Where he bats in the order is another question. If Gimenez isn’t hitting near the top of the lineup, it will hurt his value and overall numbers slightly because Cleveland’s surrounding cast in the bottom half isn’t exactly oozing with talent. Some projections have him penciled in at 7th, but I tend to disagree. I think management will place the speedy shortstop in the two-hole for his ability to do so many things, leaving Jose Ramirez to bat third. This allows Josh Naylor to bat 7th and for the newly signed Eddie Rosario to bat 5th, protecting Franmil Reyes (4th). Placing more speed at the top with Hernandez, Gimenez, and Ramirez, batting 1, 2, 3, will reasonably be their best bet to maximize offensive production. But even if he does hit near the bottom of the order, while his other numbers may take a hit, his steal attempts could increase because the team will have less to lose if he gets caught.
Gimenez won’t hit for a ton of power, but he’ll easily steal 25 bases and put up decent numbers playing nearly every day. He ranks 24th in sprint speed according to Statcast, just above Mike Trout and the lightning-quick Cristian Pache. And the fact that he qualifies at SS, 2B, and 3B furthers his value, particularly in leagues that require a MI and CI. If everything goes his way, he could steal 30+ bags, select Gimenez before the draft reaches the 200’s.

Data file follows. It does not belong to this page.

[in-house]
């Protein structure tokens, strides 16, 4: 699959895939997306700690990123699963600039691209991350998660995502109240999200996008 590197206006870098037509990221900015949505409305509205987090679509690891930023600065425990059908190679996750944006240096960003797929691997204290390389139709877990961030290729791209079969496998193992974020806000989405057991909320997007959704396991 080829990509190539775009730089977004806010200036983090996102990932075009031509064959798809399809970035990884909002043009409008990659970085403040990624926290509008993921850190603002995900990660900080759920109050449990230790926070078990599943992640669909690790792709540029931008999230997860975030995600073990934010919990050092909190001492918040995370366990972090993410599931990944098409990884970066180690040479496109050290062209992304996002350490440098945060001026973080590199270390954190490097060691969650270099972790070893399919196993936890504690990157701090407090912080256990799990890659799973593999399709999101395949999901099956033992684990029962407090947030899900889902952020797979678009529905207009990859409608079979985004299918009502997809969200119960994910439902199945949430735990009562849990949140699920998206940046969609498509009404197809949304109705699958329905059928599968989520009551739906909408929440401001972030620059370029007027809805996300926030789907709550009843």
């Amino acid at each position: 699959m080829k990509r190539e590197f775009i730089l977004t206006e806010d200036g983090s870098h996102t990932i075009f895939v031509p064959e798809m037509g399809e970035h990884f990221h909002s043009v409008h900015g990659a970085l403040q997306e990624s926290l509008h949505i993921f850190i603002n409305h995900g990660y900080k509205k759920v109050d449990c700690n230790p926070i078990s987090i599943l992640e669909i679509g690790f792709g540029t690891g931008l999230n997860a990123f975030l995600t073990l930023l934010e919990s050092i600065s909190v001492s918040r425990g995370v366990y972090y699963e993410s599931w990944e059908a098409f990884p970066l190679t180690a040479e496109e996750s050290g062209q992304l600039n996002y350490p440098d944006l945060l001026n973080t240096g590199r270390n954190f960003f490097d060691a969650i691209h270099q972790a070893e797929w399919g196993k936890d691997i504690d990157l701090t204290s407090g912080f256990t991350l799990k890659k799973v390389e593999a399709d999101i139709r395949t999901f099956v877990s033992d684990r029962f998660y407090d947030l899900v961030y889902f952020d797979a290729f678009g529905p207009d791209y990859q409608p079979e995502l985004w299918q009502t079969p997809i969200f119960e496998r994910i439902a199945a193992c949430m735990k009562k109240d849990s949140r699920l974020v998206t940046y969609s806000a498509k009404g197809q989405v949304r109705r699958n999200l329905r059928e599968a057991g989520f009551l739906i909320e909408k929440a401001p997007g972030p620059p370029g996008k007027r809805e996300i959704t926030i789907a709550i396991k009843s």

Leody Taveras (CF – TEX): Overall ADP 238
If you miss out on Tapia, you should be able to score Taveras in the next round. He offers a bit more upside but lacks much of the track record. If Texas doesn’t add a center fielder between now and opening day, Taveras should garner everyday at-bats atop the scrappy Texas lineup. At only 22 years old and still filling out at 6’1″ 170 lbs, the Rangers top prospect offers good speed with some decent pop. Last season over his 119 AB’s, Taveras hit 4 home runs and stole 8 bases without being caught. His average suffered because of all the strikeouts, typical of young rookies, but he does earn his fair share of free passes, demonstrated by his 10.4 BB%, so he should continue to get on base. At the end of the draft, you’re looking for those unknown difference-makers, and with the possibility of grabbing 15 home runs along with 25 stolen bases, what do you have to lose?